Nuclear emergency in Japan after quake and tsunami

12.03.2011 - Tokyo - Radio Netherlands

Officials initially warned the plant *”could be experiencing nuclear meltdown”*, but this was later toned down.

Radiation emissions from the Fukushima plant reached 1,015 microsieverts on the premises — an amount equivalent to the dose an ordinary person would receive in one year, writes the Japan Times. It reported radiation levels were decreasing and the reactor containment vessel wasn’t damaged in the blast.

**Atomic emergency**
A state of emergency is in place in Japan as pressure and radioactivity levels rise at five nuclear reactors. It came as the country struggled to assess the full extent of the devastation wreaked by the massive tsunami, which was unleashed by the strongest quake ever recorded in Japan off the eastern coast.

The 8.9-magnitude earthquake unleashed a 10-metre high wave that tore through coastal towns and cities, destroying all in its path and leaving many, possibly more than a thousand, dead.

The towering wall of water pulverized the northeastern city of Sendai, where police reportedly said 200-300 bodies had been found on the coast. More than 215,000 people are in emergency shelters.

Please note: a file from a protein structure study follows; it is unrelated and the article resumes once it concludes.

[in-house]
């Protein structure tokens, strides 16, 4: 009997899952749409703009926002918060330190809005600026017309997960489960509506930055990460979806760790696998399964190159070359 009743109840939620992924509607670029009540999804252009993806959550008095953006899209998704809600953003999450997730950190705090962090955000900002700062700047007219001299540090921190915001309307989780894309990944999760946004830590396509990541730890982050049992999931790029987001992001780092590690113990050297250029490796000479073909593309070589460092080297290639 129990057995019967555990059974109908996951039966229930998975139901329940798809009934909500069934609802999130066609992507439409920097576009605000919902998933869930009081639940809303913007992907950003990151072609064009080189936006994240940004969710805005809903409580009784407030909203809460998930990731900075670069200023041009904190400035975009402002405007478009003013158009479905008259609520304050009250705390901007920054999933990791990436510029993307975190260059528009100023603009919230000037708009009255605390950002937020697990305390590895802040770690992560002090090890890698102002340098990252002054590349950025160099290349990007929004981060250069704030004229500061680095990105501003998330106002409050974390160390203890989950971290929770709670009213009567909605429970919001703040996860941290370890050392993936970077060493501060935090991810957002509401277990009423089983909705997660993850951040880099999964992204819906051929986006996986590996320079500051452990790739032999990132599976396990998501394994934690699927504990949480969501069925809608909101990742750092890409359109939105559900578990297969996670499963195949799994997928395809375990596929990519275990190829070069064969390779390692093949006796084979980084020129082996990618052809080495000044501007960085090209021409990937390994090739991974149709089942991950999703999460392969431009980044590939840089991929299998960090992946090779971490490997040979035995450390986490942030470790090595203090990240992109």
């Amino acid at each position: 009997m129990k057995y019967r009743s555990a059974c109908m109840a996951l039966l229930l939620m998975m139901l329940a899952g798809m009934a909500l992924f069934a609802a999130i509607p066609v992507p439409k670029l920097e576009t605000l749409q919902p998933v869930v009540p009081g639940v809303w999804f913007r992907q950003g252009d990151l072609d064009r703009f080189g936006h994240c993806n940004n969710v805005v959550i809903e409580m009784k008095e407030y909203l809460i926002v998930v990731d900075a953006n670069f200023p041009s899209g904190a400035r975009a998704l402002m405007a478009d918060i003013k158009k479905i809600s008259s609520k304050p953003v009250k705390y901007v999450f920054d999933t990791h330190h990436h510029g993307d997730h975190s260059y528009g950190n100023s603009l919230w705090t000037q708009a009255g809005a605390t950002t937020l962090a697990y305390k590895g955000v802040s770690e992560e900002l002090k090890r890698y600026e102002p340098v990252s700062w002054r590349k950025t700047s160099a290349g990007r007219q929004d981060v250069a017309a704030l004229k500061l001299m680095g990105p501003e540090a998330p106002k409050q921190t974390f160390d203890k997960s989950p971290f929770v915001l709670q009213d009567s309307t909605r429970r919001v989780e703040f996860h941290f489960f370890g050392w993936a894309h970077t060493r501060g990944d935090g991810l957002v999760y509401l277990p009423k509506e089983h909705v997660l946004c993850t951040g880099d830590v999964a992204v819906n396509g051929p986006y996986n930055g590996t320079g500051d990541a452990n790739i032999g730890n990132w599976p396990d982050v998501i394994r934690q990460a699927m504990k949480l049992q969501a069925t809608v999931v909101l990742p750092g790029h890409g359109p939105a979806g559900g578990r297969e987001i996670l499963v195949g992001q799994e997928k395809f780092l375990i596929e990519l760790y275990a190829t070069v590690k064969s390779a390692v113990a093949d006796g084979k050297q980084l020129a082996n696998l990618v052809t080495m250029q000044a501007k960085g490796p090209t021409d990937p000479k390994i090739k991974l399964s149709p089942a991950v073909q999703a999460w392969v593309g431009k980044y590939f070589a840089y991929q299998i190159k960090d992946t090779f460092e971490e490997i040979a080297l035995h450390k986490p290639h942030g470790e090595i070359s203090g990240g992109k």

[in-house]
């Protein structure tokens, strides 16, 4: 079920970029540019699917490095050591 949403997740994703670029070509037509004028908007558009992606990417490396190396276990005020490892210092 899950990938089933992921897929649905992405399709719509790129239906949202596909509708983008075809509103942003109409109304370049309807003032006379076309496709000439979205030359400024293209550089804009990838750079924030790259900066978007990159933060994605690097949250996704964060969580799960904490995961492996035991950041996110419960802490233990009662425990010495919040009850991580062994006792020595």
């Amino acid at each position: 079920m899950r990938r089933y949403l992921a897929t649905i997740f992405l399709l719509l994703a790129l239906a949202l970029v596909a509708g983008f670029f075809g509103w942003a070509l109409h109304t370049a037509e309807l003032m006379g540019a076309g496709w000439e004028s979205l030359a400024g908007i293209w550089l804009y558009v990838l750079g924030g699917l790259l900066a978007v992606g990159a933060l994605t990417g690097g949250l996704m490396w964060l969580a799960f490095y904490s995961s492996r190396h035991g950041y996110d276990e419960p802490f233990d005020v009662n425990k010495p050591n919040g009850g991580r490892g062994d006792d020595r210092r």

Some 50,000 military and other rescue personnel are in action to spearhead the Herculean rescue and recovery effort with hundreds of ships, aircraft and vehicles headed to the Pacific coast area.

**Japan was prepared**
More than eight million homes lost power, mobile and landlines phone systems broke down and gas was cut to more than 300,000 homes, meaning many Japanese could not heat their dark homes during a tense, cold night. Millions were left stranded in the evening after the earthquake shut down the city’s vast subway system.

But with small quakes felt every day somewhere in Japan, the country is one of the best prepared to deal with the aftermath of such a calamity.

Japan sits on the *”Pacific Ring of Fire”* and Tokyo is in one of its most dangerous areas, where three continental plates are slowly grinding against each other, building up enormous seismic pressure.

The government has long warned of the likelihood that a devastating magnitude-eight quake will strike within the next 30 years in the Kanto plains, home to Tokyo’s vast urban sprawl.

Categories: Asia, Ecology and Environment

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